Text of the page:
The other thing that we, as an industry, don’t do very well is think of what we do as having an expiration date. All experiences deteriorate over time because code deteriorates; the attention you pay to it in updating the database goes away because you’ve moved on to the next project. If we kind of think of what we’re doing as having a particular shelf life, and being very open about it, then I think there’s value in creating one-off apps that die after X months. There’s going to be no care or feeding for the app, it was meant for a limited time, and then you’re done with it — and you discard it, and we don’t mind you discarding it. I think with that notion you might see some limited-edition apps come and go.

Ellis: We’ve seen an acceleration of digital subscriptions and paywalls over 2012 and it seems that’s going to continue in 2013 as more companies look at their plans. Do you think paywalls have become a one-size-fits-all strategy for news companies, or is it something each company needs to tailor for their own circumstances?
Narisetti: I’ve heard now there are close to 450 newspapers in the U.S. and North America that have put in paywalls just in the last 12-18 months. As you know, we were kind of the pioneers of paywalls, because it was never not a paywall for us. Then the FT came along 5, 6 years ago, and The New York Times jumped on board a couple of years ago. I think The New York Times really opened the floodgates.

My personal belief is most metro newspaper paywalls will fail if the paywall was going to solve your business problem. What most of them will do is get a small, low, low, single digit of your total readership willing to pay for something that will add a revenue stream. But if anybody out there is thinking the paywall is going to fix the business-model problem of metro newspapers in the U.S., they’re in for a massive surprise.

You have to think of it as a revenue stream from your most loyal people that will help, because it’s a little bit of an annuity, if you will, that will help soften the blow of what’s happening to CPMs of most papers and what’s happening to advertising. It will cushion the blow, it’ll create a new revenue stream, and in time could create more loyalty and potential upselling opportunities for ebooks and events and things like that. But it’s just going to be that — it’s going to be a stream of revenue that you didn’t have, but it’s not going to solve your problems. If anybody out there thinks a paywall is going to solve our industry’s problems in itself, they’re in for a very rude surprise.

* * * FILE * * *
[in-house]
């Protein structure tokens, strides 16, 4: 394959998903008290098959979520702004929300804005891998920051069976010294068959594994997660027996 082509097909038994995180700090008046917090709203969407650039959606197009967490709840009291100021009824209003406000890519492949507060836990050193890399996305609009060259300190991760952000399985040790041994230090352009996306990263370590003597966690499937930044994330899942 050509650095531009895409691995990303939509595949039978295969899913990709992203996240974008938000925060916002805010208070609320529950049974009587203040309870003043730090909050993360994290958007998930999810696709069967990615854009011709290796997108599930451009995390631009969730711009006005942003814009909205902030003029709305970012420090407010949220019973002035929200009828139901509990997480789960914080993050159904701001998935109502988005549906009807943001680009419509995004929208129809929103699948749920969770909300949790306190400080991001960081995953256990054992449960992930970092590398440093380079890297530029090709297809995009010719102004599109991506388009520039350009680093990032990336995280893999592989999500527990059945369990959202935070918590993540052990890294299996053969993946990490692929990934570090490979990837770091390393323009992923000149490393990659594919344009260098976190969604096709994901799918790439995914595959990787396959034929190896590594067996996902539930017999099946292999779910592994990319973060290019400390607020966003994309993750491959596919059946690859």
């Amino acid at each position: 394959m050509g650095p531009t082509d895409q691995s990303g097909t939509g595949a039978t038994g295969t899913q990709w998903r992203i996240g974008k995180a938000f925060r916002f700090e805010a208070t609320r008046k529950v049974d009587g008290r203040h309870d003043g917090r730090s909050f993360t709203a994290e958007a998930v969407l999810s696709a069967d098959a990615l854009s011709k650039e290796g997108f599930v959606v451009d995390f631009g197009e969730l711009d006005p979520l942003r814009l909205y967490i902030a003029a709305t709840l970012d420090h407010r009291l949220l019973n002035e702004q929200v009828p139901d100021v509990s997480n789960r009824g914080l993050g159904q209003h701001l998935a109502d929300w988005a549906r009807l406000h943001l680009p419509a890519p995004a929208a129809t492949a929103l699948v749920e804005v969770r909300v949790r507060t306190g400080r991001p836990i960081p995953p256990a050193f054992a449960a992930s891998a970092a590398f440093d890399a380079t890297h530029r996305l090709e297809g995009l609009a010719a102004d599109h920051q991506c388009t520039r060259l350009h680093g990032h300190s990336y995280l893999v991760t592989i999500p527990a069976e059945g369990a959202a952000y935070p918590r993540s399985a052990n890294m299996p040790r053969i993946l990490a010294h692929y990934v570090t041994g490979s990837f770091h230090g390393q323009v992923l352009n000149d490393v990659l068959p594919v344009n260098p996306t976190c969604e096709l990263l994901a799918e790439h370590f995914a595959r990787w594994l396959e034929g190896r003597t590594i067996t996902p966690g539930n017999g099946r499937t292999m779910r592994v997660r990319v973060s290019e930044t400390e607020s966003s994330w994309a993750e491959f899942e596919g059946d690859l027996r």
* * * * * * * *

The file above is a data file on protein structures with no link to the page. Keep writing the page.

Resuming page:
Ellis: The Journal has the strategy of WSJ Everywhere, I’m wondering how you guys strategize — how do you plan what areas you want to move into next and what will be worthwhile investments of time and resources?

Half of my video views happen on other people’s platforms, and I’m totally happy with that.

Narisetti: It’s been two-fold. I think almost everything has been driven by our relatively close connections to our readers and seeing openings there. I can give you a couple of examples. Video has been a great example.

Most of us went to journalism schools where professors would kind of beat into our heads “Show don’t tell,” right? Video really allows you to do both. So it’s a very natural instinct that our industry has wanted to do that, and increasingly readers want to see as well as read as well as experience it. So in that sense, we have followed audiences wanting more of it.

But the good news with video is that it has also been very good for our business models — for two reasons actually. One is that video is the first thing we’re doing in about 15, 20 years where our business model is as portable as our content, because my pre-roll travels with my video no matter where people see my video. Am I sharing revenue with other platforms? Absolutely. But people on those platforms would have never naturally come to me anyway.